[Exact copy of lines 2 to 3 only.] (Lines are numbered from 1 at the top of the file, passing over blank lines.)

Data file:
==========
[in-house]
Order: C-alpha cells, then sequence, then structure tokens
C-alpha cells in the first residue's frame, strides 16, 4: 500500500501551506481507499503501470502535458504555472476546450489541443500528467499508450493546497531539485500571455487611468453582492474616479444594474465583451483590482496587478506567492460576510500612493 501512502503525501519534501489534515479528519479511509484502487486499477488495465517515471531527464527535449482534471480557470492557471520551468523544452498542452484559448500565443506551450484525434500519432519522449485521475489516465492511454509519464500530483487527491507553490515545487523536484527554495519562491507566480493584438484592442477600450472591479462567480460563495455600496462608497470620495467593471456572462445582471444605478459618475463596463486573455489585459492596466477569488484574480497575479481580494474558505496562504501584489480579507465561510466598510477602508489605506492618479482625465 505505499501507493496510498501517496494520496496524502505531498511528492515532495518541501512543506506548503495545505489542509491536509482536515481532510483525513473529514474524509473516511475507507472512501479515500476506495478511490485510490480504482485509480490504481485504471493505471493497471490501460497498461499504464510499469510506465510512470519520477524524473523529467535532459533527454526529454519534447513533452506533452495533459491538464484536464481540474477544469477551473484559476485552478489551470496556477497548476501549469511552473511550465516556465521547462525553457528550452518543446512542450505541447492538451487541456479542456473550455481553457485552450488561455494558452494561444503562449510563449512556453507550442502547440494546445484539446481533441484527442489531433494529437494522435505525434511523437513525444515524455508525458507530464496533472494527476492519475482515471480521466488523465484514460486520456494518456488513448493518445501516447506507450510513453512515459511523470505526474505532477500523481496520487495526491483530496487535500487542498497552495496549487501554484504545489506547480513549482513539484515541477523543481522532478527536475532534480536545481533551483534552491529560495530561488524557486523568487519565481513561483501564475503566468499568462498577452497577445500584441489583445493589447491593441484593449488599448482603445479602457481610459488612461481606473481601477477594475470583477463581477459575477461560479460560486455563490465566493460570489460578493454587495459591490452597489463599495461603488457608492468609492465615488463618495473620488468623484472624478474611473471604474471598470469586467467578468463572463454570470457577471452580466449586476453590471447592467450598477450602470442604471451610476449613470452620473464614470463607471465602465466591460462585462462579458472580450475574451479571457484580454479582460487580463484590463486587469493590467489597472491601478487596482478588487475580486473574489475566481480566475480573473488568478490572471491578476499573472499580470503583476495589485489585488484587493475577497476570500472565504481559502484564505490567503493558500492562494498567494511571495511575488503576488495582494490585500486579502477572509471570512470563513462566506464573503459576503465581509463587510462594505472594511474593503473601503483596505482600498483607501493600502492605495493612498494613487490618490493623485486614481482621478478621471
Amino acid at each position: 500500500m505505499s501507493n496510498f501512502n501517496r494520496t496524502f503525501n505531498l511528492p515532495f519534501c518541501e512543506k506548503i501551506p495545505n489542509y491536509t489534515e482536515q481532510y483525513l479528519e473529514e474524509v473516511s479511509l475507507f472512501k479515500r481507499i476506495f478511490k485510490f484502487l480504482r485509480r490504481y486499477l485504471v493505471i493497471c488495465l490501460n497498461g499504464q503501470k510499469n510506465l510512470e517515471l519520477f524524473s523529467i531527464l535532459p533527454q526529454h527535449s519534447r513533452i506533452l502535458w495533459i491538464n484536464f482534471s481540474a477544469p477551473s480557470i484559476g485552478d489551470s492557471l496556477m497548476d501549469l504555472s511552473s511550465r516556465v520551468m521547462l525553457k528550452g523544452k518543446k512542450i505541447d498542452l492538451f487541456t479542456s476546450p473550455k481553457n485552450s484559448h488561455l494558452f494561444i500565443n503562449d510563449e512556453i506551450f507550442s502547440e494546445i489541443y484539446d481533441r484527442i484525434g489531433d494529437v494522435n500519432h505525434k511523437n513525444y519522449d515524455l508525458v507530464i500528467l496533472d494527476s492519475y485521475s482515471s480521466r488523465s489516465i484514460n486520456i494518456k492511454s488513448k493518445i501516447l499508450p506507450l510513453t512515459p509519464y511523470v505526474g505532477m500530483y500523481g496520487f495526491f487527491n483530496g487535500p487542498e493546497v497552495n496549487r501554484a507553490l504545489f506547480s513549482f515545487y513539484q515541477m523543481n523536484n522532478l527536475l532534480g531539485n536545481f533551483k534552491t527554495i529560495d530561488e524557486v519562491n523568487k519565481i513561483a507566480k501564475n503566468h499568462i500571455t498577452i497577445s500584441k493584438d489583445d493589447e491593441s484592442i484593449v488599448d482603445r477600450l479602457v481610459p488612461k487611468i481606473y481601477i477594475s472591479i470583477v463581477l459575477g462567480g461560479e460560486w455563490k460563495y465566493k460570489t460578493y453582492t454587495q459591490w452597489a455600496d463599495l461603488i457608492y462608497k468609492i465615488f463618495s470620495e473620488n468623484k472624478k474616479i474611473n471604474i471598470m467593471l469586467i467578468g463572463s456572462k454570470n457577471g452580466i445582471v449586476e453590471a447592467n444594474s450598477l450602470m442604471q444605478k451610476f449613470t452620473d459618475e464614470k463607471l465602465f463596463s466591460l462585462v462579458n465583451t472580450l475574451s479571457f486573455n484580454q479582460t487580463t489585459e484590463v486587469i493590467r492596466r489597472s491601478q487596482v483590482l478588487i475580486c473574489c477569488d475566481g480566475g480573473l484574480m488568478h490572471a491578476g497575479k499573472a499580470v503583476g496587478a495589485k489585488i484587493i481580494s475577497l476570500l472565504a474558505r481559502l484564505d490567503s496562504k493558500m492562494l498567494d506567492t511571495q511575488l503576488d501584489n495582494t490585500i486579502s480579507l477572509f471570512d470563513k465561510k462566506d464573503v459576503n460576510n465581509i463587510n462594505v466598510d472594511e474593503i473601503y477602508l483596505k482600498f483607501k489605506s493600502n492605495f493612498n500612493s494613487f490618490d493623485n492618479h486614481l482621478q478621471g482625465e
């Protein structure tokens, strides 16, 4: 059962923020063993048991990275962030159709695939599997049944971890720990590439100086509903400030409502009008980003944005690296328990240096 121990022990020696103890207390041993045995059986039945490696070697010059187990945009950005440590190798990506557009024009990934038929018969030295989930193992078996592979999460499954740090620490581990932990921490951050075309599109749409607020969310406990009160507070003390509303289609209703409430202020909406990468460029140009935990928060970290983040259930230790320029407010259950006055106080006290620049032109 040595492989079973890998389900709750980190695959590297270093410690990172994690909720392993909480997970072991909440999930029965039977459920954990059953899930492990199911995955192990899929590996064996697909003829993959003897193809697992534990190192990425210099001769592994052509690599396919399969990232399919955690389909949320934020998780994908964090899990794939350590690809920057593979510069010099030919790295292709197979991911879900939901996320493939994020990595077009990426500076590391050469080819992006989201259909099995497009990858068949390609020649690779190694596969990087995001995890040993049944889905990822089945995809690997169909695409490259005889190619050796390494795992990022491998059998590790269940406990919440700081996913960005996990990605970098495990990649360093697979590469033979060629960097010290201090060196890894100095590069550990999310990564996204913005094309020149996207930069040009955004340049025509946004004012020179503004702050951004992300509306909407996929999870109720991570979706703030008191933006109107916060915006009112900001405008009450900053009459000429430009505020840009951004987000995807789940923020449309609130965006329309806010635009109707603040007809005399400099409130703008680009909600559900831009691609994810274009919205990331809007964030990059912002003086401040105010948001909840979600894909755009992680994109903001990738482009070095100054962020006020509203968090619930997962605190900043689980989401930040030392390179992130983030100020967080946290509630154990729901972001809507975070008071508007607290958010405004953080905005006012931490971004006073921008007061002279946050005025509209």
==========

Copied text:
Order: C-alpha cells, then sequence, then structure tokens
C-alpha cells in the first residue's frame, strides 16, 4: 500500500501551506481507499503501470502535458504555472476546450489541443500528467499508450493546497531539485500571455487611468453582492474616479444594474465583451483590482496587478506567492460576510500612493 501512502503525501519534501489534515479528519479511509484502487486499477488495465517515471531527464527535449482534471480557470492557471520551468523544452498542452484559448500565443506551450484525434500519432519522449485521475489516465492511454509519464500530483487527491507553490515545487523536484527554495519562491507566480493584438484592442477600450472591479462567480460563495455600496462608497470620495467593471456572462445582471444605478459618475463596463486573455489585459492596466477569488484574480497575479481580494474558505496562504501584489480579507465561510466598510477602508489605506492618479482625465 505505499501507493496510498501517496494520496496524502505531498511528492515532495518541501512543506506548503495545505489542509491536509482536515481532510483525513473529514474524509473516511475507507472512501479515500476506495478511490485510490480504482485509480490504481485504471493505471493497471490501460497498461499504464510499469510506465510512470519520477524524473523529467535532459533527454526529454519534447513533452506533452495533459491538464484536464481540474477544469477551473484559476485552478489551470496556477497548476501549469511552473511550465516556465521547462525553457528550452518543446512542450505541447492538451487541456479542456473550455481553457485552450488561455494558452494561444503562449510563449512556453507550442502547440494546445484539446481533441484527442489531433494529437494522435505525434511523437513525444515524455508525458507530464496533472494527476492519475482515471480521466488523465484514460486520456494518456488513448493518445501516447506507450510513453512515459511523470505526474505532477500523481496520487495526491483530496487535500487542498497552495496549487501554484504545489506547480513549482513539484515541477523543481522532478527536475532534480536545481533551483534552491529560495530561488524557486523568487519565481513561483501564475503566468499568462498577452497577445500584441489583445493589447491593441484593449488599448482603445479602457481610459488612461481606473481601477477594475470583477463581477459575477461560479460560486455563490465566493460570489460578493454587495459591490452597489463599495461603488457608492468609492465615488463618495473620488468623484472624478474611473471604474471598470469586467467578468463572463454570470457577471452580466449586476453590471447592467450598477450602470442604471451610476449613470452620473464614470463607471465602465466591460462585462462579458472580450475574451479571457484580454479582460487580463484590463486587469493590467489597472491601478487596482478588487475580486473574489475566481480566475480573473488568478490572471491578476499573472499580470503583476495589485489585488484587493475577497476570500472565504481559502484564505490567503493558500492562494498567494511571495511575488503576488495582494490585500486579502477572509471570512470563513462566506464573503459576503465581509463587510462594505472594511474593503473601503483596505482600498483607501493600502492605495493612498494613487490618490493623485486614481482621478478621471